The Wednesday night drives have become a ritual for Sam and Nancy Enfield of Stafford County. First, they stop at Loudoun Hospital Center, where they pick up vials of blood. Then they go on to the National Institutes of Health in Bethesda, where they drop off the blood to be analyzed.

On the way home, they usually pray. One of the vials just might save the life of their 2-year-old granddaughter, Jackie Lindsay.

Jackie, who lives in Lovettsville, has leukemia. If she receives a bone marrow transplant, she may live to grow up and grow old. If not, her chances are less than 5 percent.

The vials that her grandparents transport each week contain blood samples from people who have agreed to donate their bone marrow to Jackie, a round-faced toddler with downy blond hair and huge brown eyes. But none of the 587 samples have matched Jackie's closely enough to be suitable for transplant.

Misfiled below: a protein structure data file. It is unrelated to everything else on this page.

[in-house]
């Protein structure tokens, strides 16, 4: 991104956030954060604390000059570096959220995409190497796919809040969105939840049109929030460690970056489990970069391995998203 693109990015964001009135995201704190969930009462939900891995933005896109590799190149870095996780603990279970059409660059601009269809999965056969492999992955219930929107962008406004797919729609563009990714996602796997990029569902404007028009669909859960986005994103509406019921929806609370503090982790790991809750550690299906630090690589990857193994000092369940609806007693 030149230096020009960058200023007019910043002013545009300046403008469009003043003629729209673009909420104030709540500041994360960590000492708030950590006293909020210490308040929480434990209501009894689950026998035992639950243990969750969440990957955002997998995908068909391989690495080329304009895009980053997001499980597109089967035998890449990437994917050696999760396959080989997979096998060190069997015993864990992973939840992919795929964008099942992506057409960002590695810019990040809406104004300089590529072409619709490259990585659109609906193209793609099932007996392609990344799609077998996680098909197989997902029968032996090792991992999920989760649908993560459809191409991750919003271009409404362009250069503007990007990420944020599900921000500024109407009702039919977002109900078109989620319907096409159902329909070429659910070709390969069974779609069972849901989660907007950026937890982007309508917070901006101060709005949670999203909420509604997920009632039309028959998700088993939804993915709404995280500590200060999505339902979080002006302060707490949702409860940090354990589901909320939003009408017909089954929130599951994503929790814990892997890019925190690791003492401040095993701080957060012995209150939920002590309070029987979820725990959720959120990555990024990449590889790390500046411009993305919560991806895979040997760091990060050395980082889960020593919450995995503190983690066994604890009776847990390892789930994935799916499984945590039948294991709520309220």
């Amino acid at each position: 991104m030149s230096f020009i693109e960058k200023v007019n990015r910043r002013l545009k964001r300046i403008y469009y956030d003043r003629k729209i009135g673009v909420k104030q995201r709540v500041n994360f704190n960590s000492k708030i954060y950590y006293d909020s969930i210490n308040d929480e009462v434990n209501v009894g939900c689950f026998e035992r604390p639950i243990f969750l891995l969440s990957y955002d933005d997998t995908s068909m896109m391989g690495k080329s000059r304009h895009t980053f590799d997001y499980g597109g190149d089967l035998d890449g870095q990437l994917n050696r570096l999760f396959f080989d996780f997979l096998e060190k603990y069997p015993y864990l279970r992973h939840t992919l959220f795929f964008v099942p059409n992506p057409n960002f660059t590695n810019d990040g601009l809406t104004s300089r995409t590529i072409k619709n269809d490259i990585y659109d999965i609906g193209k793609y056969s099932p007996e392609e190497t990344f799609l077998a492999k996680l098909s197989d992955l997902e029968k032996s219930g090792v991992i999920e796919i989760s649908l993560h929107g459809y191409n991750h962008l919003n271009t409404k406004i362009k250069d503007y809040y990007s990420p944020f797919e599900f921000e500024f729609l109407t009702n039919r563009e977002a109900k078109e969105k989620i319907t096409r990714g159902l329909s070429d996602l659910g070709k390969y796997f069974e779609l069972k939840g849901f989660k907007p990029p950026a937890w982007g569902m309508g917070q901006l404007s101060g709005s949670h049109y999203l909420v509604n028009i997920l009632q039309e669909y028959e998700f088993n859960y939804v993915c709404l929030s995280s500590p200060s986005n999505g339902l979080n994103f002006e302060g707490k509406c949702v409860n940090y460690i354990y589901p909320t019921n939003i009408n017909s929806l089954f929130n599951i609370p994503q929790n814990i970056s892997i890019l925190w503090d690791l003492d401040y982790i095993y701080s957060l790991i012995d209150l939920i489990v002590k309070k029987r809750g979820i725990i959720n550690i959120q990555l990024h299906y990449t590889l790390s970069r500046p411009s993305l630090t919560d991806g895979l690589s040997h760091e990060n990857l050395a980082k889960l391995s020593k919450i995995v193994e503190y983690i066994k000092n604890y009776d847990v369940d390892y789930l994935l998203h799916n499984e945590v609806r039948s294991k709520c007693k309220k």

The Enfields have been picking up the tab for NIH to analyze the samples, which cost $55 each. But they need help from the community.

On Saturday, the Junior Women's Club of Loudoun, the Countryside Commercial and Professional Center, Arundel Publications and Loudoun Healthcare will sponsor a race to benefit Jackie at Loudoun Valley High School in Purcellville. It begins at 8 a.m.

The Countryside shopping center in Sterling also will host a festival at which attendees will be encouraged to contribute and to have their blood tested for a possible match. Money raised will pay for NIH to continue analyzing blood samples.

For the time being, Jackie is living on chemotherapy. Now the disease is in remission, said her mother, Dara Lindsay.

But "she's already had one relapse and once you have, one the chances are greater that the treatment is not going to work," Lindsay said.